For example, a more recent study from Britain concluded that the so-called “Western diet,” which typically includes fried, sweet and processed foods, red meat, refined grains and high-fat dairy products, increases the risk of chronic diseases, which in turn can adversely affect both physical and mental health in later years. Eating a Western diet makes it less likely to have an ideal aging process, says Dr. Tasnime Akbaraly, a researcher at the University College of London and lead author of the study report. Conversely, making dietary improvements can yield multiple benefits in this regard.

There is also further evidence that exercise can give a boost to the aging brain. Scientists at the University of British Columbia found that older women who suffered from mild cognitive impairment could improve their memory through weight training and brisk walking.

The connections between physical and mental decline may not yet be completely understood, but it seems clear that chronic diseases play a major role in the process. While these are widespread, the encouraging news is that many, if not all, are preventable by healthier lifestyle choices.

Share and enjoy on FacebookTwitter and Pinterest

Timi Gustafson R.D. is a registered dietitian, newspaper columnist, blogger and author of the book “The Healthy Diner – How to Eat Right and Still Have Fun”®, which is available on her blog and at amazon.com.  For more articles on nutrition, health and lifestyle, visit her blog, “Food and Health with Timi Gustafson R.D.” (www.timigustafson.com).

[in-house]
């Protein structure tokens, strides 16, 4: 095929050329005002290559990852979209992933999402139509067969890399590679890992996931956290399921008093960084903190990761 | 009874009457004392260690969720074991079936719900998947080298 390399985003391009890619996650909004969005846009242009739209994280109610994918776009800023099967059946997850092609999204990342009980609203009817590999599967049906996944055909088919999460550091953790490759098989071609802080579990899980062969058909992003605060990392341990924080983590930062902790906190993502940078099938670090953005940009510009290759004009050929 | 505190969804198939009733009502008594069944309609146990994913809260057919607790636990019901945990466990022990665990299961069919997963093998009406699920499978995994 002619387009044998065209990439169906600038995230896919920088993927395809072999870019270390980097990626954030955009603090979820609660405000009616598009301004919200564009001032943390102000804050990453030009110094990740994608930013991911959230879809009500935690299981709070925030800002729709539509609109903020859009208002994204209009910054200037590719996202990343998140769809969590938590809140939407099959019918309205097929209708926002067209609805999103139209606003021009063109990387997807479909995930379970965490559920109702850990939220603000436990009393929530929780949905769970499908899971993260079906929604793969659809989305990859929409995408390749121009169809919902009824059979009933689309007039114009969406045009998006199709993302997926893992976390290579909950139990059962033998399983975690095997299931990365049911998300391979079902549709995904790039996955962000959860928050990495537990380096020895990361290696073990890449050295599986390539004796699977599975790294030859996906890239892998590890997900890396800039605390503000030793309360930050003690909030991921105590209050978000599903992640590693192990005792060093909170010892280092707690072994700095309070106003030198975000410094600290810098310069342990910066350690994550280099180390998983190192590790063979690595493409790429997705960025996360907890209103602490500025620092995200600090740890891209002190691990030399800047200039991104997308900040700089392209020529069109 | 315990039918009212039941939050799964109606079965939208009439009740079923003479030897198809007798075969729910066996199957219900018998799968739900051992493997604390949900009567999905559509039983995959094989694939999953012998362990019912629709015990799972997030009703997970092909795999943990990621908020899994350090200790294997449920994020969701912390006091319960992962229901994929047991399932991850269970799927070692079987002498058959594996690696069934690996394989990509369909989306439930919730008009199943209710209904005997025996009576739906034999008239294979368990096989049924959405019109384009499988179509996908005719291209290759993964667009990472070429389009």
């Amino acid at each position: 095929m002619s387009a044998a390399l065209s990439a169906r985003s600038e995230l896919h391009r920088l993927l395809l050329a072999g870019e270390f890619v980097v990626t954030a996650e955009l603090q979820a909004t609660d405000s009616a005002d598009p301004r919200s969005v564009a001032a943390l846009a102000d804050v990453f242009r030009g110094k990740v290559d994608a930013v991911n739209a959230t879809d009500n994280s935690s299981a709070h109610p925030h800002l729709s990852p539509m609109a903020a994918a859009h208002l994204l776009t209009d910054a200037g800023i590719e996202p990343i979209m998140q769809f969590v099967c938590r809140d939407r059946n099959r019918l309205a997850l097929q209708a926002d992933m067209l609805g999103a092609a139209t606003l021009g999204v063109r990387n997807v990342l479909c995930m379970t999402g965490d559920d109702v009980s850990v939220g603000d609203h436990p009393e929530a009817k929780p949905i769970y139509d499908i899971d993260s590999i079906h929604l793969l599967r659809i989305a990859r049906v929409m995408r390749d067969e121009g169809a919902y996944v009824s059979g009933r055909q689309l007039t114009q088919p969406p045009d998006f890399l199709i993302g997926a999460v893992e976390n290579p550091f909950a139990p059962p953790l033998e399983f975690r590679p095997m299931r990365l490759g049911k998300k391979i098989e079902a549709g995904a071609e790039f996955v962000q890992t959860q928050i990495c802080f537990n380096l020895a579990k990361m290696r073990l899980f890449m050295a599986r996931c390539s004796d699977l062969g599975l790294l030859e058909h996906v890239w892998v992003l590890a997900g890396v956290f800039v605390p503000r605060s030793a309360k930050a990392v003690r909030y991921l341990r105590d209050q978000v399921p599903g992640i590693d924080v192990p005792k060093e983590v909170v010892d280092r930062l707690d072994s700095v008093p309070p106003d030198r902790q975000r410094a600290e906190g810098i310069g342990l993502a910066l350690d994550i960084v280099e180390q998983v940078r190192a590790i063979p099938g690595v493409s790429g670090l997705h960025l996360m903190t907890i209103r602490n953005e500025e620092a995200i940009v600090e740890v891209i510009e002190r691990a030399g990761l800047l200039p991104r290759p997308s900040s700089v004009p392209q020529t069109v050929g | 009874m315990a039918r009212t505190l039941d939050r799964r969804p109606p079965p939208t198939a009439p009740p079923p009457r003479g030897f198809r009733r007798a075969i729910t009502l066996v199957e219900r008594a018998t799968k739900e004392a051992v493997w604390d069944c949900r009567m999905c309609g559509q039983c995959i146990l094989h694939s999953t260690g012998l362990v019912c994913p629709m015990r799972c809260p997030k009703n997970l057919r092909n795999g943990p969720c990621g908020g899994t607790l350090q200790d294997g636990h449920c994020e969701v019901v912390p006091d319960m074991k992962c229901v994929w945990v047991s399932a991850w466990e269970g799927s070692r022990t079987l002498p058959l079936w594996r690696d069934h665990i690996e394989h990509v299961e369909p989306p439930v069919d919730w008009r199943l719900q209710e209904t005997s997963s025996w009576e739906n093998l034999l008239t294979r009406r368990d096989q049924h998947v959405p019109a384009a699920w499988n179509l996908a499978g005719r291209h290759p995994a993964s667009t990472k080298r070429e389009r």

-->

Less salt in our food supply could save at least half a million Americans from dying prematurely over the next ten years, according to separate studies conducted at three universities, two American and one Canadian. If the average daily salt intake were to drop to 1,500 milligrams, as recommended by the Dietary Guidelines for Americans, the number of lives saved could more than double. All study results were published in the medical journal Hypertension, a publication of the American Heart Association (AHA).

Americans currently consume on average 3,600 milligrams of salt daily, mostly in form of sodium, widely used as an ingredient in processed foods. Sodium is considered a significant contributor to high blood pressure, which can lead to heart disease, heart attack and stroke, all leading causes of death in the U.S. today.

About a third of American adults, or 68 million, suffer from high blood pressure, a.k.a. hypertension, according to the Centers for Disease Control and Prevention (CDC). The condition was identified as a primary or contributing cause of nearly 350,000 deaths in the U.S. in 2008, the last time the CDC has updated its research on the subject.

Despite of these alarming statistics, there are currently no signs of improvement. Even better treatment has only shown mixed results. Less than half (46 percent) of high blood pressure patients have their condition under control, according to the CDC.